Influence of Growing Temperature on Dry Matter Accumulation in Plant Parts of ‘Siberia’ Oriental Hybrid Lily
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‘Siberia’ Oriental hybrid lily plants were grown under conditions of changing day temperature (DT) and night temperature (NT). Plants were grown under three fluctuating temperature conditions (average 25.8°C, 23.4°C, and 19.9°C) in a temperature gradient growth chamber (TGC), and under three DT/NT levels (28/23°C, 24/19°C, and 20/15°C) in constant temperature growth chambers (CGCs). In the CGC experiment, 35 days after planting (at the visible bud stage), the plants grown under low temperature conditions had high fresh weight (FW) of the stem and stem roots. At the flowering stage in both TGC and CGC experiments, the plants grown under low temperature conditions had a longer stem length and higher FW of the stem, flower buds, stem roots, and bulb compared than those of plants grown under high temperature conditions. The plants grown under low temperature conditions had high dry weight (DW) of the total plant, stem, and bulb, and a high DW/FW ratio of the stem and bulb. In both TGC and CGC experiments, the plants grown under the low temperature conditions showed a high relative growth rate (RGR) and net assimilation rate (NAR) from planting to flowering. These data demonstrate that cooler growing temperatures are advantageous for the accumulation of dry matter in ‘Siberia’ lilies. The low growing temperature enhances the accumulation of dry matter in ‘Siberia’ lily plants via the promotion of photosynthesis by leaves and the absorption of nutrients by well-developed stem roots.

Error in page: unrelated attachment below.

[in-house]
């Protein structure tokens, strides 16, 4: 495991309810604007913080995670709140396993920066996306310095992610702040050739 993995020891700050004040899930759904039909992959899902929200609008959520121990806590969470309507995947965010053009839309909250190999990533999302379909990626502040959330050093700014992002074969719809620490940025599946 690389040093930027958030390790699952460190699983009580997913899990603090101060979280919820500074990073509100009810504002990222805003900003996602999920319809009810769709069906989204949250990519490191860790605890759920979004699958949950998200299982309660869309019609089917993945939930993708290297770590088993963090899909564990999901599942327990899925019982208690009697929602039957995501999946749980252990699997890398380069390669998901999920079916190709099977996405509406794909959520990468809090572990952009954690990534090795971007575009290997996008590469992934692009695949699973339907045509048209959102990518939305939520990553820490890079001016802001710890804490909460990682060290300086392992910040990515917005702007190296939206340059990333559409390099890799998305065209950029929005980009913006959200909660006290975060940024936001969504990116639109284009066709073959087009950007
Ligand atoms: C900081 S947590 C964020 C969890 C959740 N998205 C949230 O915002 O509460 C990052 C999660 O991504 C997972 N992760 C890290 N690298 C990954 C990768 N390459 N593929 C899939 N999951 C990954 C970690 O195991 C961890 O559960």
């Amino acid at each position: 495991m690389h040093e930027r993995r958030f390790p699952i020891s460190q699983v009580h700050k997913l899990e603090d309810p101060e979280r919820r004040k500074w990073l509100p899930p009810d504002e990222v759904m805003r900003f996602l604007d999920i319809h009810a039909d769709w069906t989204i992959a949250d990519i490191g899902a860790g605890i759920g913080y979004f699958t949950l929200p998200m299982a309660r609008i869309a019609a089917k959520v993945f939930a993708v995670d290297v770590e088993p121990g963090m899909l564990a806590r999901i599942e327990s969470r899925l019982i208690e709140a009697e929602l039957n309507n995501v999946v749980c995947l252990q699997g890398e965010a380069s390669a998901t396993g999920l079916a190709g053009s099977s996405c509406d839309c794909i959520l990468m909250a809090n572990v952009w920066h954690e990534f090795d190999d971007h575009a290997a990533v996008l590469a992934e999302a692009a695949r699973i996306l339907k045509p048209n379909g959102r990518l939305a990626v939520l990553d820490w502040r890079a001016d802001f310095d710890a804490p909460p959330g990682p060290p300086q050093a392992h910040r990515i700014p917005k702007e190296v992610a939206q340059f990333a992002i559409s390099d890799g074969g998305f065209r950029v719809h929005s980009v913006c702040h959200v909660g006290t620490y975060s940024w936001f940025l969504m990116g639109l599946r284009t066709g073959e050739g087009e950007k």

- Japan Agricultural Research Quarterly: JARQ
Japan Agricultural Research Quarterly: JARQ 47(4), 435-441, 2013
Japan International Research Center for Agricultural Sciences